Roads like L&N and the Clinchfield in the CSX family give it some north-south lines as well. AT&SF and BN had other lines that link midwest cities with Gulf ports.
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Posted by tatans on Tuesday, November 09, 2004 9:24 PM
According to CN website map, CN lines connect to Prince Rupert in Northern British Columbia then by ship to Alaska, both east & west coasts in Canada then south to U.S. sort of down the Mississippi valley to New Orleans and over through Texas into Mexico and down to almost the bottom of Mexico on the Pacific side and the Gulf of Mexica too. So if you want to ship frozen fish heads from Prince Rupert completely through the U.S. to the bottom of Mexico---phone CN.
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Posted by Jetrock on Wednesday, November 10, 2004 12:02 AM
QUOTE: Originally posted by dehusman
[There was one railroad from San Franciso to Promontory, one from Promontory to Omaha and then you could travel on dozens of railroads from Omaha to the Atlantic.
Dave H.


*ahem* *ahem*

The Central Pacific went from SACRAMENTO to Promontory. Initially traffic from Sacramento to San Francisco was by river craft, and later there were rail lines to San Francisco from Sacramento.

Sorry to sound like a nitpicker, but Sacramento has to stand in San Francisco's shadow often enough in other ways...
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Posted by twhite on Wednesday, November 10, 2004 8:04 AM
That's telling 'em, Jetrock! SACRAMENTO to Promontory Point! San Francisco wasn't in the running back then. Actually, back in the early 20th century, there WAS a coast to coast railroad, briefly. Though it was made up of four railroads, they were all under the control of one man (George Gould) and ran from Oakland, CA to New York. Wabash, MoPac, Rio Grande and Western Pacific. Didn't last too long, because Rio Grande folded under the accumulated debt incurred from financing the building of the WP, but for a while, he had a true transcontinental. And passengers could always ride coast to coast from New York to San Francisco during the so-called 'Golden Age', since the SP/UP/C&NW 'Overland Limited' carried a Pennsy through sleeper for years.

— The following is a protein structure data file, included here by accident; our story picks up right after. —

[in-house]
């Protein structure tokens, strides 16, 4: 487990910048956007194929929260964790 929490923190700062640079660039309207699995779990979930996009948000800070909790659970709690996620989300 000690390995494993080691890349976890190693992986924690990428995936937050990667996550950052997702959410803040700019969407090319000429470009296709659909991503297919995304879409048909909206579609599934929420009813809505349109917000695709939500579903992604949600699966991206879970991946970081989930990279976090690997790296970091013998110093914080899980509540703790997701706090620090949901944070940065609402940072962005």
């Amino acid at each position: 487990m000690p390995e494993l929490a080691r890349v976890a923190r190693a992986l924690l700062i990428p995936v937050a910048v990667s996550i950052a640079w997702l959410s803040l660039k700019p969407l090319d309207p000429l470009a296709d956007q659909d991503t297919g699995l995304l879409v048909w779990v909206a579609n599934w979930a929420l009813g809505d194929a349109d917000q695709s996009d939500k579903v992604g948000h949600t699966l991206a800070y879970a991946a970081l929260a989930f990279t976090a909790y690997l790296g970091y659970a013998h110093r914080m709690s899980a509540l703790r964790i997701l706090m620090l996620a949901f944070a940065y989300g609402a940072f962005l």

Tom
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Posted by Anonymous on Wednesday, November 10, 2004 1:56 PM
Not to be too much of a nitpicker twhite, but actually the Central Pacific ran from Sacramento to Promontory Summit, not Promontory Point. I still slip that up often, probably due to all history books being wrong. Promontory Point is in the middle of the Great Salt Lake, the Central Pacific and the Union Pacific joined at Promontory Summit which is north of the Salt Lake. There was an article in Trains a number of years ago about the whole deal.
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Posted by Junctionfan on Wednesday, November 10, 2004 3:24 PM
I think the BNSF is pretty close right now. Their purchase of Frisco gets them pretty close to the east.
Andrew
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Posted by tatans on Wednesday, November 10, 2004 6:15 PM
Terrific answers-- It would seem a good thing these various railroads managed to use a standard guage track instead of each railroad using a different guage as they did in parts of Europe, When railroads actually hauled humans(passengers) were there actual changes of trains while on a trip across the U.S. way back then???? HMMMMM
now if the U.S. were only to nationalize the railroads--- OOOPS !! sorry.
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Posted by twhite on Wednesday, November 10, 2004 10:17 PM
Conrail: Right you are. However, East of the Mississippi it's Promontory Summit, West of the Mississippi it's Promontory Point. We cowboys out here use the excuse that you can see the Point from the Summit. Oh, well--
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Posted by BR60103 on Wednesday, November 10, 2004 11:39 PM
Tatans: the was a line, "A hog can cross the country without changing cars, but you can't."